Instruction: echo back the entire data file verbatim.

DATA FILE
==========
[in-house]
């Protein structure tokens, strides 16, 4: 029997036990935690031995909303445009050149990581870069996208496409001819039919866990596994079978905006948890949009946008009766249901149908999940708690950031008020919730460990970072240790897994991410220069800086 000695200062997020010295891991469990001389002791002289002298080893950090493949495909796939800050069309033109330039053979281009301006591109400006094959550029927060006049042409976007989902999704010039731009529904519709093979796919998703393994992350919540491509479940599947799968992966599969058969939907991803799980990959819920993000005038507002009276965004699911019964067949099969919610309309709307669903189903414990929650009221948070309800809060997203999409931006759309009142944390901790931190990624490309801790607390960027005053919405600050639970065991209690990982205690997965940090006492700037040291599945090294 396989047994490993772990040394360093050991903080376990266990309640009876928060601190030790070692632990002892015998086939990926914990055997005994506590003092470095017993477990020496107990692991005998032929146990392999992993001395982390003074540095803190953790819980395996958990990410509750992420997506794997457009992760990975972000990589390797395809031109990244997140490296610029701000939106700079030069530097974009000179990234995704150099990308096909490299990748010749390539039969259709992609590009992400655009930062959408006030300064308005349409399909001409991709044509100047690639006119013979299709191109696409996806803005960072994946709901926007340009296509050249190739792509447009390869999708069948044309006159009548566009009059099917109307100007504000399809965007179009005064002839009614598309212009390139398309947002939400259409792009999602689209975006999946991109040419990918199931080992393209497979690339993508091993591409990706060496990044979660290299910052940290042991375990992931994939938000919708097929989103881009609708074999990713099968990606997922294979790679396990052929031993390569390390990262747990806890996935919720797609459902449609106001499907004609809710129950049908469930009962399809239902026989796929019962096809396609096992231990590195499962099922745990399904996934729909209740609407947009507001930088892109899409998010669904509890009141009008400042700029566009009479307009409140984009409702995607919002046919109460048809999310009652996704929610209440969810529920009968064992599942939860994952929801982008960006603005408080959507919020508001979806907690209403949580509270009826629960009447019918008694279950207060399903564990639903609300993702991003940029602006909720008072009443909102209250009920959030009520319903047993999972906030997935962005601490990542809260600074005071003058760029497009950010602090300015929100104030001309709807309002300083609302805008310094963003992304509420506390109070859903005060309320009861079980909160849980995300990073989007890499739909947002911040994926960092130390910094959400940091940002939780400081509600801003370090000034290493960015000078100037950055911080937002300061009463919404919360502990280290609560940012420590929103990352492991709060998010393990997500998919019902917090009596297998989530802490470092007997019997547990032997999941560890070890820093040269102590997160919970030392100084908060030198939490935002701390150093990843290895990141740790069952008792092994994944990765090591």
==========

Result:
[in-house]
């Protein structure tokens, strides 16, 4: 029997036990935690031995909303445009050149990581870069996208496409001819039919866990596994079978905006948890949009946008009766249901149908999940708690950031008020919730460990970072240790897994991410220069800086 000695200062997020010295891991469990001389002791002289002298080893950090493949495909796939800050069309033109330039053979281009301006591109400006094959550029927060006049042409976007989902999704010039731009529904519709093979796919998703393994992350919540491509479940599947799968992966599969058969939907991803799980990959819920993000005038507002009276965004699911019964067949099969919610309309709307669903189903414990929650009221948070309800809060997203999409931006759309009142944390901790931190990624490309801790607390960027005053919405600050639970065991209690990982205690997965940090006492700037040291599945090294 396989047994490993772990040394360093050991903080376990266990309640009876928060601190030790070692632990002892015998086939990926914990055997005994506590003092470095017993477990020496107990692991005998032929146990392999992993001395982390003074540095803190953790819980395996958990990410509750992420997506794997457009992760990975972000990589390797395809031109990244997140490296610029701000939106700079030069530097974009000179990234995704150099990308096909490299990748010749390539039969259709992609590009992400655009930062959408006030300064308005349409399909001409991709044509100047690639006119013979299709191109696409996806803005960072994946709901926007340009296509050249190739792509447009390869999708069948044309006159009548566009009059099917109307100007504000399809965007179009005064002839009614598309212009390139398309947002939400259409792009999602689209975006999946991109040419990918199931080992393209497979690339993508091993591409990706060496990044979660290299910052940290042991375990992931994939938000919708097929989103881009609708074999990713099968990606997922294979790679396990052929031993390569390390990262747990806890996935919720797609459902449609106001499907004609809710129950049908469930009962399809239902026989796929019962096809396609096992231990590195499962099922745990399904996934729909209740609407947009507001930088892109899409998010669904509890009141009008400042700029566009009479307009409140984009409702995607919002046919109460048809999310009652996704929610209440969810529920009968064992599942939860994952929801982008960006603005408080959507919020508001979806907690209403949580509270009826629960009447019918008694279950207060399903564990639903609300993702991003940029602006909720008072009443909102209250009920959030009520319903047993999972906030997935962005601490990542809260600074005071003058760029497009950010602090300015929100104030001309709807309002300083609302805008310094963003992304509420506390109070859903005060309320009861079980909160849980995300990073989007890499739909947002911040994926960092130390910094959400940091940002939780400081509600801003370090000034290493960015000078100037950055911080937002300061009463919404919360502990280290609560940012420590929103990352492991709060998010393990997500998919019902917090009596297998989530802490470092007997019997547990032997999941560890070890820093040269102590997160919970030392100084908060030198939490935002701390150093990843290895990141740790069952008792092994994944990765090591």